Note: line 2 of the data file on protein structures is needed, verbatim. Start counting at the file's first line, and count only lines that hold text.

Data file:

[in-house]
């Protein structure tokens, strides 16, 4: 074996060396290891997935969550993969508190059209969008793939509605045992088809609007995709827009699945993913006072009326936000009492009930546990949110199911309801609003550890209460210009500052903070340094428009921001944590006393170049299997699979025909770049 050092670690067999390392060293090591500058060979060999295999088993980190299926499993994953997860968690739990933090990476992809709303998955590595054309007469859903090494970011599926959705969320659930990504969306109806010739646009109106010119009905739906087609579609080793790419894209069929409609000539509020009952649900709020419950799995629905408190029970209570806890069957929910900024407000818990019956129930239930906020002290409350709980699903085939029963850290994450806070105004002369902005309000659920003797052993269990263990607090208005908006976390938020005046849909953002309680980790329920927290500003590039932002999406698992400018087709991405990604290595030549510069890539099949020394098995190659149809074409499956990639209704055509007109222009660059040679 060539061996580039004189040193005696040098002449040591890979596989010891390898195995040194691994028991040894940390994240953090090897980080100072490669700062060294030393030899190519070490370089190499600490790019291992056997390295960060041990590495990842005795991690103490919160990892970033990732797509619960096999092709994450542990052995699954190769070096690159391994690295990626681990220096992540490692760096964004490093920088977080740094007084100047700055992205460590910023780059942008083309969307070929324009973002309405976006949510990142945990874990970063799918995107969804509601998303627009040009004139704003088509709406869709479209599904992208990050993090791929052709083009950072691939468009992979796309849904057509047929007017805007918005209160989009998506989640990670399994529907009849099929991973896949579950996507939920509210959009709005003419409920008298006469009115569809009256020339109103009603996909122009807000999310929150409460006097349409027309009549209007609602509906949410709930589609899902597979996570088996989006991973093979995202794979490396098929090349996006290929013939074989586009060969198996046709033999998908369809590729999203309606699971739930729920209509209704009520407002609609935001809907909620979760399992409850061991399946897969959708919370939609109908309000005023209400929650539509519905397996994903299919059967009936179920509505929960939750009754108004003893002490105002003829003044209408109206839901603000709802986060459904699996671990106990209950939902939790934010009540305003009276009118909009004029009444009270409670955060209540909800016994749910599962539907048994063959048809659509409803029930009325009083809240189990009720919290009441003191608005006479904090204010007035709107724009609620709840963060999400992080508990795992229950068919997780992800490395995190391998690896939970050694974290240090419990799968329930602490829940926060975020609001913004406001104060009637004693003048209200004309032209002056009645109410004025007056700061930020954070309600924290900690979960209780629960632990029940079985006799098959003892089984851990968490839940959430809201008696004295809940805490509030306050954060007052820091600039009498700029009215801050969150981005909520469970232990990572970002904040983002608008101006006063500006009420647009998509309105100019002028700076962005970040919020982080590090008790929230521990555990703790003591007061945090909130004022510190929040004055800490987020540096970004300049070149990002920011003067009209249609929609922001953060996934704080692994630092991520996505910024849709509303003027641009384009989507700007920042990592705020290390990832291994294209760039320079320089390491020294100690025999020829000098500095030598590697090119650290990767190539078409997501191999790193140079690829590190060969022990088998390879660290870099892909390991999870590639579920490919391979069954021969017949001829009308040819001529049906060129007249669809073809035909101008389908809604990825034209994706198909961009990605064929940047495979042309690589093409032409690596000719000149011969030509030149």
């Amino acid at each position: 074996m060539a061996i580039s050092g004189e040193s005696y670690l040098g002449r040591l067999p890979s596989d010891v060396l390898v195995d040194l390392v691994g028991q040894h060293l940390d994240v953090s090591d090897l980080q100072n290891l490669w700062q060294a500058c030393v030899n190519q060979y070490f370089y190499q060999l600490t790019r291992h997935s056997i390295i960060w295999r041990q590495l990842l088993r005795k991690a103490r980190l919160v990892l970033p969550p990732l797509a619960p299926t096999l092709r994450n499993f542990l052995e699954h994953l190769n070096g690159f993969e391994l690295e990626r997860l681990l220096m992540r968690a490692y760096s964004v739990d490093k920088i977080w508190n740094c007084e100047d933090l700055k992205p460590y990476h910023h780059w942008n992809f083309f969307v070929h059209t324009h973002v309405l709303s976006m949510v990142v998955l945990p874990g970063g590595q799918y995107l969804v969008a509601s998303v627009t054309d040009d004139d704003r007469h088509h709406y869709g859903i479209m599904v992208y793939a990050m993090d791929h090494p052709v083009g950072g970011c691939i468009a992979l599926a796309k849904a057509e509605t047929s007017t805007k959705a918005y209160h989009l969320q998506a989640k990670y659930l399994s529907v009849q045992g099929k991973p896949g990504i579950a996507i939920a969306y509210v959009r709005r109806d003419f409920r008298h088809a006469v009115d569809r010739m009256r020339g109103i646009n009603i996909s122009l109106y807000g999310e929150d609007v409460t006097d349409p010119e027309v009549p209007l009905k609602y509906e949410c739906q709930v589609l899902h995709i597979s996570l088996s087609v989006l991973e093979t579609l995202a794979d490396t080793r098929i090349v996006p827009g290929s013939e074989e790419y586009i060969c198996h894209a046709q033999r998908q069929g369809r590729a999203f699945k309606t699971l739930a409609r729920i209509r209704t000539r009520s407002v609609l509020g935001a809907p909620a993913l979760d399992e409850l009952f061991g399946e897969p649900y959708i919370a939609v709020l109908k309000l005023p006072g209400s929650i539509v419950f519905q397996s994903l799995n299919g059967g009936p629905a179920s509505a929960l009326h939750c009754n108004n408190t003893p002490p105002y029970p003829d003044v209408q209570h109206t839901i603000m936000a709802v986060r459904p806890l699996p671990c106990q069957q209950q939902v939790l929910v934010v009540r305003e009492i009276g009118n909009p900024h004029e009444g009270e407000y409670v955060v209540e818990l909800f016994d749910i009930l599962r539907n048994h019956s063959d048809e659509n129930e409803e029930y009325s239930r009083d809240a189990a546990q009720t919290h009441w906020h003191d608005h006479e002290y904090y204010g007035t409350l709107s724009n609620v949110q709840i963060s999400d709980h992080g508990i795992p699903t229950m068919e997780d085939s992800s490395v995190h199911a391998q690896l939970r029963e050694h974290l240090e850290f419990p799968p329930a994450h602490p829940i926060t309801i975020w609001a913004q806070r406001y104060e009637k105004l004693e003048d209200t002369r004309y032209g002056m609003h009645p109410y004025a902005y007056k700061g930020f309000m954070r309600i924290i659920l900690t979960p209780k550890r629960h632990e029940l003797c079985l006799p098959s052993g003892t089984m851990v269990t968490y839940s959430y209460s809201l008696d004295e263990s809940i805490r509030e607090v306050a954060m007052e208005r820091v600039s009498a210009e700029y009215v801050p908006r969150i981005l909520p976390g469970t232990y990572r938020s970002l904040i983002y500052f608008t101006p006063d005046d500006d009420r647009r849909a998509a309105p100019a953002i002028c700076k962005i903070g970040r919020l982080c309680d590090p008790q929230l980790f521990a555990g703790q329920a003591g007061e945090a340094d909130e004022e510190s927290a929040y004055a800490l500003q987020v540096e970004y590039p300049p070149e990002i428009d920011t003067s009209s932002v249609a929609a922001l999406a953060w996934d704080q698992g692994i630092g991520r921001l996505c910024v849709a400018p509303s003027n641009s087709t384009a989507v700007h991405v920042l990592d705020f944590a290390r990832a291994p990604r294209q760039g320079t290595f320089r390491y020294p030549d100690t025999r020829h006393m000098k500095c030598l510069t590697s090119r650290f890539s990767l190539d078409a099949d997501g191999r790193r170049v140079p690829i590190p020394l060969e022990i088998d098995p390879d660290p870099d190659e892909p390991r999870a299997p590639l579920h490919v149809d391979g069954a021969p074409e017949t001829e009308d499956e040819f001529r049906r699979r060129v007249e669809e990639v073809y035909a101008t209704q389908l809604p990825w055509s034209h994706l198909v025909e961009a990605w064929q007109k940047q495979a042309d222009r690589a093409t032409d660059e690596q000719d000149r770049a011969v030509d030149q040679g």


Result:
């Protein structure tokens, strides 16, 4: 074996060396290891997935969550993969508190059209969008793939509605045992088809609007995709827009699945993913006072009326936000009492009930546990949110199911309801609003550890209460210009500052903070340094428009921001944590006393170049299997699979025909770049 050092670690067999390392060293090591500058060979060999295999088993980190299926499993994953997860968690739990933090990476992809709303998955590595054309007469859903090494970011599926959705969320659930990504969306109806010739646009109106010119009905739906087609579609080793790419894209069929409609000539509020009952649900709020419950799995629905408190029970209570806890069957929910900024407000818990019956129930239930906020002290409350709980699903085939029963850290994450806070105004002369902005309000659920003797052993269990263990607090208005908006976390938020005046849909953002309680980790329920927290500003590039932002999406698992400018087709991405990604290595030549510069890539099949020394098995190659149809074409499956990639209704055509007109222009660059040679 060539061996580039004189040193005696040098002449040591890979596989010891390898195995040194691994028991040894940390994240953090090897980080100072490669700062060294030393030899190519070490370089190499600490790019291992056997390295960060041990590495990842005795991690103490919160990892970033990732797509619960096999092709994450542990052995699954190769070096690159391994690295990626681990220096992540490692760096964004490093920088977080740094007084100047700055992205460590910023780059942008083309969307070929324009973002309405976006949510990142945990874990970063799918995107969804509601998303627009040009004139704003088509709406869709479209599904992208990050993090791929052709083009950072691939468009992979796309849904057509047929007017805007918005209160989009998506989640990670399994529907009849099929991973896949579950996507939920509210959009709005003419409920008298006469009115569809009256020339109103009603996909122009807000999310929150409460006097349409027309009549209007609602509906949410709930589609899902597979996570088996989006991973093979995202794979490396098929090349996006290929013939074989586009060969198996046709033999998908369809590729999203309606699971739930729920209509209704009520407002609609935001809907909620979760399992409850061991399946897969959708919370939609109908309000005023209400929650539509519905397996994903299919059967009936179920509505929960939750009754108004003893002490105002003829003044209408109206839901603000709802986060459904699996671990106990209950939902939790934010009540305003009276009118909009004029009444009270409670955060209540909800016994749910599962539907048994063959048809659509409803029930009325009083809240189990009720919290009441003191608005006479904090204010007035709107724009609620709840963060999400992080508990795992229950068919997780992800490395995190391998690896939970050694974290240090419990799968329930602490829940926060975020609001913004406001104060009637004693003048209200004309032209002056009645109410004025007056700061930020954070309600924290900690979960209780629960632990029940079985006799098959003892089984851990968490839940959430809201008696004295809940805490509030306050954060007052820091600039009498700029009215801050969150981005909520469970232990990572970002904040983002608008101006006063500006009420647009998509309105100019002028700076962005970040919020982080590090008790929230521990555990703790003591007061945090909130004022510190929040004055800490987020540096970004300049070149990002920011003067009209249609929609922001953060996934704080692994630092991520996505910024849709509303003027641009384009989507700007920042990592705020290390990832291994294209760039320079320089390491020294100690025999020829000098500095030598590697090119650290990767190539078409997501191999790193140079690829590190060969022990088998390879660290870099892909390991999870590639579920490919391979069954021969017949001829009308040819001529049906060129007249669809073809035909101008389908809604990825034209994706198909961009990605064929940047495979042309690589093409032409690596000719000149011969030509030149």